We are going to see an activist presidency coming out of this. It will be inventive, unconventional, sometimes not particularly well organized, but relentless in its effort to ensure that President Trump’s handling of this crisis helps secure his reelection in November.
The battle between expertise and populism:
I’m going to close with a few thoughts about what I think will be the big political issues that we’re all going to be looking at as we pick up the pieces after this event. And I can’t tell you how they’re all going to work out, but I do believe that some very, very momentous decisions are going to be made in the next months and years. The first one is going to be… This is the battle over experts versus populism. There’s a tremendous sense around the world from the academic experts, from the bureaucracy, civil servants and various governments and sort of leaders in the media and the universities, all of it, that something terrible is happening. That the public has lost its faith in people who really know how things should be done and has been listening to snake oil salesman and populist and on and on and on.
If you follow Twitter at all, you may have seen that many people are sort of saying, “Ah, well, now the epidemic is going to prove that you need experts.” And so it’s going to bring people to their senses. They will now understand that the qualified people, the degreed people, the establishments know is their best source of guidance. And so we’ll see an end of this populist revolt. I am not so sure that’s true. I think that from a populist standpoint, people are going to say, “Gee, you built this complex global economy and you didn’t take any precautions at all against some kind of epidemic coming out of China and laying waste to the world’s economy and causing all of this harm? What kind of an expert are you? What other fundamental mistakes have you made in constructing this global architecture that you were telling me is the greatest thing the world has ever seen?”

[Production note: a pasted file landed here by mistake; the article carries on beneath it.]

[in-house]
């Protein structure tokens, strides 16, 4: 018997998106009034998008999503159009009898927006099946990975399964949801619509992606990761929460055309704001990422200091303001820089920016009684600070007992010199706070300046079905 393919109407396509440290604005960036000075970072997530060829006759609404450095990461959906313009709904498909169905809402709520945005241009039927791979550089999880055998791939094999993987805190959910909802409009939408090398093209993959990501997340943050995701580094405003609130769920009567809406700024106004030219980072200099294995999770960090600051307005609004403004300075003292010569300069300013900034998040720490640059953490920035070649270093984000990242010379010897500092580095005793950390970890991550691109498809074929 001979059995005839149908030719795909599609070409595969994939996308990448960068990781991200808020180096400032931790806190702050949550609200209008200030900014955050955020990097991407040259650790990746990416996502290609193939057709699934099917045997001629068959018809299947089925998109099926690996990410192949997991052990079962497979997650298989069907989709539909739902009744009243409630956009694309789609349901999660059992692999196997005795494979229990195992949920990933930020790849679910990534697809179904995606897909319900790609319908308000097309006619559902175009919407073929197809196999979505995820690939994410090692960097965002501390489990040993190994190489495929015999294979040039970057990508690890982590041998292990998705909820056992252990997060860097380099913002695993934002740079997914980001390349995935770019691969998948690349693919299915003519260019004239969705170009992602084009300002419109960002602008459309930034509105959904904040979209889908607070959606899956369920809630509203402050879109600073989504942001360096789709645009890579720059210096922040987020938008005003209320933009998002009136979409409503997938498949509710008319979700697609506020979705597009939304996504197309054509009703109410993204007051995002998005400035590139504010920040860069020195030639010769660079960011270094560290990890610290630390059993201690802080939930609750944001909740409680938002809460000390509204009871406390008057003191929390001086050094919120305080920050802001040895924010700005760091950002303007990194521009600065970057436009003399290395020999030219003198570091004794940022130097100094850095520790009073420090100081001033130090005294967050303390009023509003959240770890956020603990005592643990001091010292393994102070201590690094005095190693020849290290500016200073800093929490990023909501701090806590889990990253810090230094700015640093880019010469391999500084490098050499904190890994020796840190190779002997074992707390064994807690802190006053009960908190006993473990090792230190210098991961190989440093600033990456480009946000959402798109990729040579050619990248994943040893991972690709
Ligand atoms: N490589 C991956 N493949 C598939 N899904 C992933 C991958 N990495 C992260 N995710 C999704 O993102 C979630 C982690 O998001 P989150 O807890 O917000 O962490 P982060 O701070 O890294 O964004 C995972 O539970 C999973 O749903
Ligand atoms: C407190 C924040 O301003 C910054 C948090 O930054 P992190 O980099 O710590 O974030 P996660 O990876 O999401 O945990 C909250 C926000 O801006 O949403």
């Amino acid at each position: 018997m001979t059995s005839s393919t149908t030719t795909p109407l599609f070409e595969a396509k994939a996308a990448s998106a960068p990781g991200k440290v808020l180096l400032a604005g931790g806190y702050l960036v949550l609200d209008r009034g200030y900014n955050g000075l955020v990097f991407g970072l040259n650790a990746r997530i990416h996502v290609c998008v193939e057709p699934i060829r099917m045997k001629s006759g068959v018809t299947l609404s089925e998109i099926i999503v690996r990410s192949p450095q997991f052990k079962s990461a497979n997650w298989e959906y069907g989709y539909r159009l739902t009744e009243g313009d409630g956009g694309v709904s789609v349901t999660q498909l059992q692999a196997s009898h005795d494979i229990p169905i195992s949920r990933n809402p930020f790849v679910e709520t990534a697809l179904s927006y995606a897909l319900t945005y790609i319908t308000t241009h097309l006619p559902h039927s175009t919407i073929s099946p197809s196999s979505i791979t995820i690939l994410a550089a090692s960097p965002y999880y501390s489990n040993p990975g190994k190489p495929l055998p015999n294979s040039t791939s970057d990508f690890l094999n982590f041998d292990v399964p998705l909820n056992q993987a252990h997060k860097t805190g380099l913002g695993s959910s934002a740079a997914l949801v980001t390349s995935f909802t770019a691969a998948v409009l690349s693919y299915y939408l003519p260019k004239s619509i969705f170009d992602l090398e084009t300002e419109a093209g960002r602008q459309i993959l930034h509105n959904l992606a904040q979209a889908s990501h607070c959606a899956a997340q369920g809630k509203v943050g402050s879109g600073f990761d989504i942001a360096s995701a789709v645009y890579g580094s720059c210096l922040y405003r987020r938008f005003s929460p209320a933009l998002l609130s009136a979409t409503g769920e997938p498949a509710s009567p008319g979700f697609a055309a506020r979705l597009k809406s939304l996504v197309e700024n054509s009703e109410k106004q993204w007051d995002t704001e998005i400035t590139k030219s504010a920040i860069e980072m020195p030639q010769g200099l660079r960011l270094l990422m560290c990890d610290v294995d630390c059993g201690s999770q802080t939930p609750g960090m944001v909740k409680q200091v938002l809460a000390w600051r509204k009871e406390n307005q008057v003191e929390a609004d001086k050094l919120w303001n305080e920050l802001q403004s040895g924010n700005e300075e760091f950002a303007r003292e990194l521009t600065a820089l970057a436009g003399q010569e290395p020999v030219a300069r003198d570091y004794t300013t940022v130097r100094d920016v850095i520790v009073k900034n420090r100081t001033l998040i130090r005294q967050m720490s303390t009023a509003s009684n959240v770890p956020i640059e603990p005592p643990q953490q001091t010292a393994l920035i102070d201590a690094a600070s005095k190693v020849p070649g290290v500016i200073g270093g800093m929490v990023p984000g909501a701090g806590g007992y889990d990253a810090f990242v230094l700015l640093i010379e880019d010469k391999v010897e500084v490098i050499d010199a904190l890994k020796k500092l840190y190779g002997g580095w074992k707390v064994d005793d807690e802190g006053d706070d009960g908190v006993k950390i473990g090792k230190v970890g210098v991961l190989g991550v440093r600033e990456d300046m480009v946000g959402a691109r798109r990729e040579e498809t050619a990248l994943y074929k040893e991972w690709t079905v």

The argument between the [experts’ and populists’] points of view is going to become more heated. It will probably play a role in the fall election. And it’s very hard, but it won’t just be in the US. It’ll be in countries all over the world.
The political whiplash and economic turbulence to come:
What you’re going to see is in general kind of a shifting of a political turbulence: political whiplash and economic turbulence dominating a lot of countries. Countries like South Africa where things are already in poor shape where you’re going to see commodities falling in value and the political system is already under a lot of stress. You could see some really difficult unrest there. Pakistan, again, I think is another one in there. They have nuclear weapons. So what policymakers are going to need to do is a form of triage of thinking about the places and the people who are of the greatest importance to our interest, but also the interest of stability and security.